She's Leaving Home
Composer(s) : Lennon and McCartney
Year : 1967
Chords/Tabs: She's Leaving Home
Notes on "She's Leaving Home" (SLH)
KEY F Major (Mono) E Major (Stereo)
FORM Intro -> Verse -> Verse -> Refrain ->
Verse -> Verse -> Refrain ->
Verse -> Refrain -> Outro (w/complete ending)
GENERAL POINTS OF INTEREST
Style and Form
- The Beatles were uncommonly sharp at coming up with surprising,
unlikely stylistic blends or "bends." But from this point of their
career onward, Paul, in particular, would ocassionally indulge a hankering
stylistic "mimicry". The latter is much more difficult to pull off with
artistic success because the attempt to sound "authentic" in such cases
puts you at risk of sounding equally trite or "facile."
- A definite pattern emerges in those endless listener polls of most or
least favorite McCartney songs where you find his more ingenious blends,
"For No One,"
or "Penny Lane" high on the
preferred list, and the more straight mimics, such as
"Maxwell's Silver Hammer"
or "Honey Pie," very much on the unfavored one.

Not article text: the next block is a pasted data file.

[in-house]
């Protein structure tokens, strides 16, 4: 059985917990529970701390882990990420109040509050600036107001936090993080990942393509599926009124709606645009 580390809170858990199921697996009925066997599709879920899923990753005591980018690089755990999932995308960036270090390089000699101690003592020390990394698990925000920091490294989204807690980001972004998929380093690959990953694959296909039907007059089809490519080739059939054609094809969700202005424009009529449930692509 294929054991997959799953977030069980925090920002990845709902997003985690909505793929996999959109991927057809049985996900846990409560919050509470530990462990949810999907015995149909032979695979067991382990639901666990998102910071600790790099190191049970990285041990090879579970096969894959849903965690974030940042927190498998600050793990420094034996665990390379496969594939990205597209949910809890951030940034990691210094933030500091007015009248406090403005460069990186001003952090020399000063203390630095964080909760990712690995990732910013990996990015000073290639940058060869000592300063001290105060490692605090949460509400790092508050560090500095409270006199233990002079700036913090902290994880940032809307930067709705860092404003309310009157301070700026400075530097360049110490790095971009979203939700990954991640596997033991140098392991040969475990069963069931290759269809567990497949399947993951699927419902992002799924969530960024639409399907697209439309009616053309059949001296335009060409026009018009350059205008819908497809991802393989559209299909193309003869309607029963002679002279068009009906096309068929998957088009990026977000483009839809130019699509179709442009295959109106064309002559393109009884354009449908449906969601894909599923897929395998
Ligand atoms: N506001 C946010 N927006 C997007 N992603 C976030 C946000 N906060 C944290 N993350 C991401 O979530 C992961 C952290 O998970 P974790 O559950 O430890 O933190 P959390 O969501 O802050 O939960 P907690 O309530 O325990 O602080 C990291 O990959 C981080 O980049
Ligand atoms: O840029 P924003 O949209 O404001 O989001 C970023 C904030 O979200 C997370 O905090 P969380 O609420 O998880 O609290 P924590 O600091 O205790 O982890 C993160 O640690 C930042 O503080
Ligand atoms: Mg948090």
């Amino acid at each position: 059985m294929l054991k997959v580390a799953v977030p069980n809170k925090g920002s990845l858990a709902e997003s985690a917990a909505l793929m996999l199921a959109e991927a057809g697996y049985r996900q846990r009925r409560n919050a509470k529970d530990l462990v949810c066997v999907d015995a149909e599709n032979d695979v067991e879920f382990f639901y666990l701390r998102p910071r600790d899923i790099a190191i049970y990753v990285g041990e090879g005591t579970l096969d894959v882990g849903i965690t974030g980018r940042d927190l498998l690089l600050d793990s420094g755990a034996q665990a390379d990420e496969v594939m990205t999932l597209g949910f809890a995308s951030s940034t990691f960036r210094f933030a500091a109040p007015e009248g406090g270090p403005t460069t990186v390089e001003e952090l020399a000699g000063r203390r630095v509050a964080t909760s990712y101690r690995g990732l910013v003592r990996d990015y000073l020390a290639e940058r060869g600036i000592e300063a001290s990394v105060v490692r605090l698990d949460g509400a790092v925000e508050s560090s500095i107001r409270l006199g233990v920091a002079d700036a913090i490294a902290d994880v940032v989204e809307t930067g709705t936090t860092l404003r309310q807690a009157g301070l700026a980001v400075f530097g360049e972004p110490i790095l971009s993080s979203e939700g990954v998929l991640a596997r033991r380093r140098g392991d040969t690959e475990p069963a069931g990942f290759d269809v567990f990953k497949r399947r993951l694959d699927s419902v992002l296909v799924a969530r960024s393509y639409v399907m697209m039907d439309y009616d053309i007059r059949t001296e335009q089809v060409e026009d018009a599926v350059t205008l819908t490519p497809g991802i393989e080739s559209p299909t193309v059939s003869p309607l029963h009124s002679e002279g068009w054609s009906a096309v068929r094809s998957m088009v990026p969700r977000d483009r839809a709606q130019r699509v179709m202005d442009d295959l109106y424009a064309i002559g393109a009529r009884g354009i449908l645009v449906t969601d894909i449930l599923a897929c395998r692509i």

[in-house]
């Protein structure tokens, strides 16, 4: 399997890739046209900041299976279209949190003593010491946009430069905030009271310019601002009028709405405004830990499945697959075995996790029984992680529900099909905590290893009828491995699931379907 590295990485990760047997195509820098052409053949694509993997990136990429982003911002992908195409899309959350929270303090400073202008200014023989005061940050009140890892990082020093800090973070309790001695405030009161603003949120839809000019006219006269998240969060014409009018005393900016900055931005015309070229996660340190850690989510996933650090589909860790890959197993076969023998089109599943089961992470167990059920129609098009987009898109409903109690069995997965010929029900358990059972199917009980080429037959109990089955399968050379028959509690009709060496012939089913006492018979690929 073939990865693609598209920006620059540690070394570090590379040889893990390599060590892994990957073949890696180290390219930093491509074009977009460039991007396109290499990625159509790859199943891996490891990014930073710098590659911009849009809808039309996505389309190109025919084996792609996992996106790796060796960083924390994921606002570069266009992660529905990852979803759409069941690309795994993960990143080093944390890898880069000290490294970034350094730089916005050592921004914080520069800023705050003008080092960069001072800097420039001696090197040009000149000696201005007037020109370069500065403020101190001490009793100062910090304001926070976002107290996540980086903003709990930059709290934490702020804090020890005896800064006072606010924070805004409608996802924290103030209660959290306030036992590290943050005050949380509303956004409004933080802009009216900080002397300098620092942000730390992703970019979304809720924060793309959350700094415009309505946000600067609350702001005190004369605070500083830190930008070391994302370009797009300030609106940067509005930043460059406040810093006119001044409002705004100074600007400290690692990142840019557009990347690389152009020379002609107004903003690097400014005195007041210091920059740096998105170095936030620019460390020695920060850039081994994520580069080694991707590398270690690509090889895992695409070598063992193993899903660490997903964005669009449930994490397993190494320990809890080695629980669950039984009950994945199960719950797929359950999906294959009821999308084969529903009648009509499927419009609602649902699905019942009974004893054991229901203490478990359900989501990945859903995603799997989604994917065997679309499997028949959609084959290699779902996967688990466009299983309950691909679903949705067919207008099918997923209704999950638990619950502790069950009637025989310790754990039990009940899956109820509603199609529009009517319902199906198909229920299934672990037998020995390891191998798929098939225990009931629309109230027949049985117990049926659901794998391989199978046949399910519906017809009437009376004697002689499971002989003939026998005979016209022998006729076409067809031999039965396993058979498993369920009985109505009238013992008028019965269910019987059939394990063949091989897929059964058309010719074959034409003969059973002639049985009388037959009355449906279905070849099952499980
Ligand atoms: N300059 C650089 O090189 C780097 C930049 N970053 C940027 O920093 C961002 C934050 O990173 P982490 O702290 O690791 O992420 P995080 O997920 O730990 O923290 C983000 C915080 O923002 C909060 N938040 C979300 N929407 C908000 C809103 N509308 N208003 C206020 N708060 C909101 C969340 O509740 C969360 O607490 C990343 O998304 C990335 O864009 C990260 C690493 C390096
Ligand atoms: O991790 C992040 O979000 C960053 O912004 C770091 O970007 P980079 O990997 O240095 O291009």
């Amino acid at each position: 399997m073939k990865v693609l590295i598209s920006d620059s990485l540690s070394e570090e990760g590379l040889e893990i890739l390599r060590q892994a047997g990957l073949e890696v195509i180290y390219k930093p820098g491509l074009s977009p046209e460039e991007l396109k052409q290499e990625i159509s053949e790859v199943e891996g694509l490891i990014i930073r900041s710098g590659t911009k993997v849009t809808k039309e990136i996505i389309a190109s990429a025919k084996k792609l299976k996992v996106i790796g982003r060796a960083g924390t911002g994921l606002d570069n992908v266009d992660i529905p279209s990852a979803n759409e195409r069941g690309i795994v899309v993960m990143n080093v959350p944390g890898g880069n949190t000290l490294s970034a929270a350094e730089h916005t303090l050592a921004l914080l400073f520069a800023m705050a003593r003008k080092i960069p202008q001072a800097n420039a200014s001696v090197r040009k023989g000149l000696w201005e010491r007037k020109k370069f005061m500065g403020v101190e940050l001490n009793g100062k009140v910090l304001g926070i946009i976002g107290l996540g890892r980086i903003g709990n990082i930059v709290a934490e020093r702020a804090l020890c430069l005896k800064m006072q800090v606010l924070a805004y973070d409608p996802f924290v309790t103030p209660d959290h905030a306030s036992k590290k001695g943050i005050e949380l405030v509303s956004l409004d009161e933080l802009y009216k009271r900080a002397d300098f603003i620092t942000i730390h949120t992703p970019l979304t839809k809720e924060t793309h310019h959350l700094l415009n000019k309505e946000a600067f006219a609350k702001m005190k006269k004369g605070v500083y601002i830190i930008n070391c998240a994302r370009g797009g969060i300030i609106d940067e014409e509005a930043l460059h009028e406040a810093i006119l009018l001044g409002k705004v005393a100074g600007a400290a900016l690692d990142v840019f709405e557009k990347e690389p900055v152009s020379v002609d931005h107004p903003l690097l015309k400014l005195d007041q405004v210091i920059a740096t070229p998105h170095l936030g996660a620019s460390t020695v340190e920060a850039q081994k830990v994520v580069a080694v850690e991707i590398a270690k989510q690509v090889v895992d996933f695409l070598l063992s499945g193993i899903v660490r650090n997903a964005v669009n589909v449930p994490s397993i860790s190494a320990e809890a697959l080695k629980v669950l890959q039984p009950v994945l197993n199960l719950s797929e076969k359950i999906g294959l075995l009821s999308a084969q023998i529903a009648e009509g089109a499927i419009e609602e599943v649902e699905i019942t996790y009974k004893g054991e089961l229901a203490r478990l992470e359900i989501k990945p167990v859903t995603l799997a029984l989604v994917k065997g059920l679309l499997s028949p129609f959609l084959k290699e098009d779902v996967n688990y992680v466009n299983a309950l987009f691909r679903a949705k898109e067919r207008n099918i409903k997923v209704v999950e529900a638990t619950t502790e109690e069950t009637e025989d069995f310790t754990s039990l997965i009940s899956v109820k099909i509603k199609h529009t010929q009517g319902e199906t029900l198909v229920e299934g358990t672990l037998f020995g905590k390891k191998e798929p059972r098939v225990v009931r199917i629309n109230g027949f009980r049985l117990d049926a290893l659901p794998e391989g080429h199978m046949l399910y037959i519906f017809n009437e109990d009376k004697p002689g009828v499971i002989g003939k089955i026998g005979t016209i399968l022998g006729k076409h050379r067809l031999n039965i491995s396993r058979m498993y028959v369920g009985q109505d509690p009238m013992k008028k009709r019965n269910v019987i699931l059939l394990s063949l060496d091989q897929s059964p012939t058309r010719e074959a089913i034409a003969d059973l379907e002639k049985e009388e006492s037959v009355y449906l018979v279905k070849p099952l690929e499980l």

- "She's Leaving Home" is, perhaps, closer to the mimicry end of the
spectrum than it is to the blend end; hence its lingering controversiality
among even usually strong fans, and the revisionist complaints about how
it has not aged well. But, as we take our typically close look at the
music, we find it's not at all that simply cribbed from cliches.
- I know that I myself get a bit irritated by the extent to which the cloying
arrangement for strings and harp seems rather heavy-handedly chosen to
underscore the old-fashioned cluelessness of father and his wife's take
on what their baby's done. But I dare say, the *music* itself provides
a nicely intruiguing, stylized spoof of that same semi-classical drawing
room style, so popular at the turn-of-the-century, and to which it is
said that ragtime and roaring 20s jazz were a direct and rebellious reaction.
Melody and Harmony
- An intentially overlush impression is created the operatic wide sweep
of the tune, and the almost wall-to-wall usage of 7th and 9th chords.
- It is by his including the unexpectedly modal flat-VII and minor v chords